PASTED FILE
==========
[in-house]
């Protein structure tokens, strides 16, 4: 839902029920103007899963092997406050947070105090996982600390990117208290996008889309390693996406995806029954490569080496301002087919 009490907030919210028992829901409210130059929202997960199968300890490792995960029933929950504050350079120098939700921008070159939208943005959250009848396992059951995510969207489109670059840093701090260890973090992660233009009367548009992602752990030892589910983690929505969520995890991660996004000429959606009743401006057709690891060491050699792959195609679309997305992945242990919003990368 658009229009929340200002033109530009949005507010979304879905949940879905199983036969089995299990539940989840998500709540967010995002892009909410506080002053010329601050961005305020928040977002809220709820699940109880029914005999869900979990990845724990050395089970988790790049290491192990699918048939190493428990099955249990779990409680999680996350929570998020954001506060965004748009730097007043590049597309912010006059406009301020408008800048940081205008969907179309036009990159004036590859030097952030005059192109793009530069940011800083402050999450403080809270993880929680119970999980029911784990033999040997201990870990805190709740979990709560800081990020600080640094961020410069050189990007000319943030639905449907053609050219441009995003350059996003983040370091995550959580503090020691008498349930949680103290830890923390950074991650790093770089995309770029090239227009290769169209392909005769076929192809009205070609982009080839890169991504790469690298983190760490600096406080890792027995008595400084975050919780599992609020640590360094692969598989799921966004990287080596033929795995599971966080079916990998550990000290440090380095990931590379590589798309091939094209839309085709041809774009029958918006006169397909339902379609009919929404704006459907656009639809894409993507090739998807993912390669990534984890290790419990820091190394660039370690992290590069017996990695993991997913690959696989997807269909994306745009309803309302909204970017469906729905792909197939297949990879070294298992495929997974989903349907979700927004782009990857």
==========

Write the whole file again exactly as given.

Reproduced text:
[in-house]
């Protein structure tokens, strides 16, 4: 839902029920103007899963092997406050947070105090996982600390990117208290996008889309390693996406995806029954490569080496301002087919 009490907030919210028992829901409210130059929202997960199968300890490792995960029933929950504050350079120098939700921008070159939208943005959250009848396992059951995510969207489109670059840093701090260890973090992660233009009367548009992602752990030892589910983690929505969520995890991660996004000429959606009743401006057709690891060491050699792959195609679309997305992945242990919003990368 658009229009929340200002033109530009949005507010979304879905949940879905199983036969089995299990539940989840998500709540967010995002892009909410506080002053010329601050961005305020928040977002809220709820699940109880029914005999869900979990990845724990050395089970988790790049290491192990699918048939190493428990099955249990779990409680999680996350929570998020954001506060965004748009730097007043590049597309912010006059406009301020408008800048940081205008969907179309036009990159004036590859030097952030005059192109793009530069940011800083402050999450403080809270993880929680119970999980029911784990033999040997201990870990805190709740979990709560800081990020600080640094961020410069050189990007000319943030639905449907053609050219441009995003350059996003983040370091995550959580503090020691008498349930949680103290830890923390950074991650790093770089995309770029090239227009290769169209392909005769076929192809009205070609982009080839890169991504790469690298983190760490600096406080890792027995008595400084975050919780599992609020640590360094692969598989799921966004990287080596033929795995599971966080079916990998550990000290440090380095990931590379590589798309091939094209839309085709041809774009029958918006006169397909339902379609009919929404704006459907656009639809894409993507090739998807993912390669990534984890290790419990820091190394660039370690992290590069017996990695993991997913690959696989997807269909994306745009309803309302909204970017469906729905792909197939297949990879070294298992495929997974989903349907979700927004782009990857």